Q. My husband and I plan to have children, but not until he is out of graduate school.
Last weekend, we had a rare moment to relax. We started to make love, but at the critical moment discovered we had run out of condoms. I convinced us both that I was not at a fertile point in my cycle.
The next day I realized my calculations were a bit off, and I panicked. My best friend gave me her birth control pills, and I took four the first day and then two more the second day. Does this approach really prevent pregnancy?
A. If the oral contraceptives are taken within 72 hours of intercourse, postcoital contraception prevents 75 percent of pregnancies. The recommended dose varies with the type of birth control pill: two tablets of Ovral or four tablets of Levlen, Lo/Ovral, Nordette, Tri-Levlen (yellow pills only) or Triphasil (yellow pills only). The dose must be repeated 12 hours later.
You may wish to consult your doctor about Preven, a prescription contraceptive you can have on hand for an emergency.
Q. I had a knee operation last week, and my orthopedist gave me samples of Vioxx, saying that these new pain pills wouldn't bother my stomach the way aspirin or ibuprofen does. Now I'm sick! The stomach pain is just as bad as if I had taken aspirin.
A. Vioxx and Celebrex are a new kind of pain reliever referred to as COX-2 inhibitors. In clinical trials, they were less likely to cause heartburn and ulcers than traditional nonsteroidal anti-inflammatory drugs (NSAIDs).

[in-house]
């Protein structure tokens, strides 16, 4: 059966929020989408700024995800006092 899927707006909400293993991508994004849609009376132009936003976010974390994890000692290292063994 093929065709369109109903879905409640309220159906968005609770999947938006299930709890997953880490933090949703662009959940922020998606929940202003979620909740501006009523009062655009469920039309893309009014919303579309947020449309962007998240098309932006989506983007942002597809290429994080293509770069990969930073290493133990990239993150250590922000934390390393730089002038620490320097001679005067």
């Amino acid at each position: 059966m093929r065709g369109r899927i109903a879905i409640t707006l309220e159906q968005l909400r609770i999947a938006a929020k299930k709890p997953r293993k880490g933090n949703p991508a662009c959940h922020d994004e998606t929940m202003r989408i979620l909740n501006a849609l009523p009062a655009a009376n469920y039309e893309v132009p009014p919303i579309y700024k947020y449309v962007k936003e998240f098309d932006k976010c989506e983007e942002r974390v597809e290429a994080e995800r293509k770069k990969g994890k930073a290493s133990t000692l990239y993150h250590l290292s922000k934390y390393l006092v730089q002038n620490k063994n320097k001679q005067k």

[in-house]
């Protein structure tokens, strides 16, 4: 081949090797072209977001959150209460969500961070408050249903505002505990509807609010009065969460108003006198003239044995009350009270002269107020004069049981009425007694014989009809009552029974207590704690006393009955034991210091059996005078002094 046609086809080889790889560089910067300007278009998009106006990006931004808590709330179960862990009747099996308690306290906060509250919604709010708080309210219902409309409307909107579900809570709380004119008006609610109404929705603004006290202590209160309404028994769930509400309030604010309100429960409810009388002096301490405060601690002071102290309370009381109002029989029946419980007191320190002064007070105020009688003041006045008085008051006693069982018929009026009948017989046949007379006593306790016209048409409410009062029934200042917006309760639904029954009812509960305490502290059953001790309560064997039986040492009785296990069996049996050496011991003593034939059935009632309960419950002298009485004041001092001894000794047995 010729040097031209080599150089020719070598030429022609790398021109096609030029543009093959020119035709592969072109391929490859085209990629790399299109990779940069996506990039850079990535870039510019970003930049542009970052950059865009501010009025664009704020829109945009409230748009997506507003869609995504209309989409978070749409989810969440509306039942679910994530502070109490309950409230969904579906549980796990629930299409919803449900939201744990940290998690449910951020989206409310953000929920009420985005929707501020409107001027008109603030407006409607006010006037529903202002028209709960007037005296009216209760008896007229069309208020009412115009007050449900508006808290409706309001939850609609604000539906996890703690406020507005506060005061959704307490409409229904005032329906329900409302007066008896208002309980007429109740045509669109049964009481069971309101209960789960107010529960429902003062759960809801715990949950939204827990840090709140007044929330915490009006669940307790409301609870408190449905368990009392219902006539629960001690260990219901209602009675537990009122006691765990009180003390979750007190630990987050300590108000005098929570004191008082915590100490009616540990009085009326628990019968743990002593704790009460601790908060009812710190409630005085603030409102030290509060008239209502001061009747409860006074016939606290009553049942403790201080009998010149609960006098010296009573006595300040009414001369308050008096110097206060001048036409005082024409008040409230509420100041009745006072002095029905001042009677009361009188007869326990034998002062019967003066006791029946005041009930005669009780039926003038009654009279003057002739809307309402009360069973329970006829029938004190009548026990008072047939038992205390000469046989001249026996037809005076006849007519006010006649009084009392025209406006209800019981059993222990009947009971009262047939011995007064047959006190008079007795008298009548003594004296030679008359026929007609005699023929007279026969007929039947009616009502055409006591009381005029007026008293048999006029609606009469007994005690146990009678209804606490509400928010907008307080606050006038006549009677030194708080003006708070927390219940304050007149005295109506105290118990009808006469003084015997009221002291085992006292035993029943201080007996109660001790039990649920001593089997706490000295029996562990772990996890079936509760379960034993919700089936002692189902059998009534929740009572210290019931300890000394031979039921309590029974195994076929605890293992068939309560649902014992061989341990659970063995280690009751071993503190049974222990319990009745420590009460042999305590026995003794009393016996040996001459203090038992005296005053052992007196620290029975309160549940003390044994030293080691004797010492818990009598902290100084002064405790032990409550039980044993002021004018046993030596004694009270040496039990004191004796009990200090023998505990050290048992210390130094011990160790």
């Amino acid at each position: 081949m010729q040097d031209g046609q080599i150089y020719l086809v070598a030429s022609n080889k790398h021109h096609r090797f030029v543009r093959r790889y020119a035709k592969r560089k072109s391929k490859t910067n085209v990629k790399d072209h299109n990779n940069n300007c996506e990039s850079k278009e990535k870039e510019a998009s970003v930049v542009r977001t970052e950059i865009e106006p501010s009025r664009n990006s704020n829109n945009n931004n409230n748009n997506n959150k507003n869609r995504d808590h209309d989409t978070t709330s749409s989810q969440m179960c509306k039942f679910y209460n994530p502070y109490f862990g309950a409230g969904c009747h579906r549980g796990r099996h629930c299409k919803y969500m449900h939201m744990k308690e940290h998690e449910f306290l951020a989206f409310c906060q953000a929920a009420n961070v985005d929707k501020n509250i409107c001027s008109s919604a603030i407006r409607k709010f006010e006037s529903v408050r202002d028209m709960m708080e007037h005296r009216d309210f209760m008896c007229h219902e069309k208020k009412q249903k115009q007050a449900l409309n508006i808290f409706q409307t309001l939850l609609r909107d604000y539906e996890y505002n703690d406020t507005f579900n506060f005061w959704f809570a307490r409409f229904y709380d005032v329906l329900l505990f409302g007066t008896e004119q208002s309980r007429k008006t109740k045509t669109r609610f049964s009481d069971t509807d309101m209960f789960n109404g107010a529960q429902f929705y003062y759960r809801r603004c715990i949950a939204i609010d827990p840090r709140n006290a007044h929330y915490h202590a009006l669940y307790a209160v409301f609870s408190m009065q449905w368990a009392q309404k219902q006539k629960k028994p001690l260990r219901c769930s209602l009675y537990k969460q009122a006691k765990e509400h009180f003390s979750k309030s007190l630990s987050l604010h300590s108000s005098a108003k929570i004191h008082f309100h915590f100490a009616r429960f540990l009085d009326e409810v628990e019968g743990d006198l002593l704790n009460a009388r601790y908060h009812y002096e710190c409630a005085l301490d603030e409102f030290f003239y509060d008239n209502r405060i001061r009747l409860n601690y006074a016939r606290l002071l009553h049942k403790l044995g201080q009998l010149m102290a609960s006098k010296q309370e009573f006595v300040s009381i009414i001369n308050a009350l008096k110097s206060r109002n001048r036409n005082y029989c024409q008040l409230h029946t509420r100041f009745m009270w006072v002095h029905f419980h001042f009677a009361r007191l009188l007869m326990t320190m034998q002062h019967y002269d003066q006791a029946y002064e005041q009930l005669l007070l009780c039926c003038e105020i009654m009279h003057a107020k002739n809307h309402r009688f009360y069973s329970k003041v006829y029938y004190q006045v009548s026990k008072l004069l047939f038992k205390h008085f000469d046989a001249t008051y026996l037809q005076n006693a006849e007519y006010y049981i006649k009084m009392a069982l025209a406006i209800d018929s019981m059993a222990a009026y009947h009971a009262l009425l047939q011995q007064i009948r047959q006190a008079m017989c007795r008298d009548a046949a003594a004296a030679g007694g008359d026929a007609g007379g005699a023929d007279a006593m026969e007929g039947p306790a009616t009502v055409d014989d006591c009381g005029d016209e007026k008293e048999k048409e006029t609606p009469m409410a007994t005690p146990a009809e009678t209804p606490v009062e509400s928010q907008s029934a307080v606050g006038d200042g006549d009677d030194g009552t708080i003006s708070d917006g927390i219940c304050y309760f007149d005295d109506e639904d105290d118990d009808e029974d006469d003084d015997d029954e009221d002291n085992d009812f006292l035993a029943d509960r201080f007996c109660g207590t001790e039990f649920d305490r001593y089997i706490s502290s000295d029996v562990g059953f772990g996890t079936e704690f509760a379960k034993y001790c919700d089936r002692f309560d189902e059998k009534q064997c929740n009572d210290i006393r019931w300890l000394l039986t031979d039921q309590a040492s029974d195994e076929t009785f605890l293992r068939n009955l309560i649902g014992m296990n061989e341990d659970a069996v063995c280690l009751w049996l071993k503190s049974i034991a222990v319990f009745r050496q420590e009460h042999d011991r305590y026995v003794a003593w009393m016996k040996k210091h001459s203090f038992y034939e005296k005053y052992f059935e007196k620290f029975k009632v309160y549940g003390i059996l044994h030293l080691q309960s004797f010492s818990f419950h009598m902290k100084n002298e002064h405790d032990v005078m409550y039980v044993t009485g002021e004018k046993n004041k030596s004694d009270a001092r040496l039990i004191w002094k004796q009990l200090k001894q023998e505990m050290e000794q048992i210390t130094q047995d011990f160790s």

Even Vioxx and Celebrex may cause upset for people who are especially vulnerable, however. Be sure to let the surgeon know how you reacted. You'll need another approach to pain control.
Q. I took Mevacor to control cholesterol, but after a few months I developed constant pain in my legs, ankles and feet. I found that the muscle pain and fatigue went away when I stopped taking the Mevacor, so my doctor switched me to Pravachol. Unfortunately, I had the same reaction.
The doctor prescribed Questran. I have had no muscle problems on this drug, but it is not bringing my cholesterol down as well.
A cardiologist suggested I try niacin. Will it really help?
A. The most effective cholesterol-lowering drugs are "statins," including Mevacor (lovastatin), Lipitor (atorvastatin), Pravachol (pravastatin) and Zocor (simvastatin). Some people develop muscle pain and weakness while on such medications. This very serious complication requires blood testing and medical supervision.
Questran can lower cholesterol, although it may not be as effective as the statins. Side effects may include constipation, gas, indigestion and nausea.
At high doses, niacin is an effective cholesterol-lowering medicine. As a bonus, it can lower triglycerides and raise beneficial HDL cholesterol. It requires medical supervision, though, since it can affect liver enzymes, raise blood sugar and aggravate ulcers.
King Features Syndicate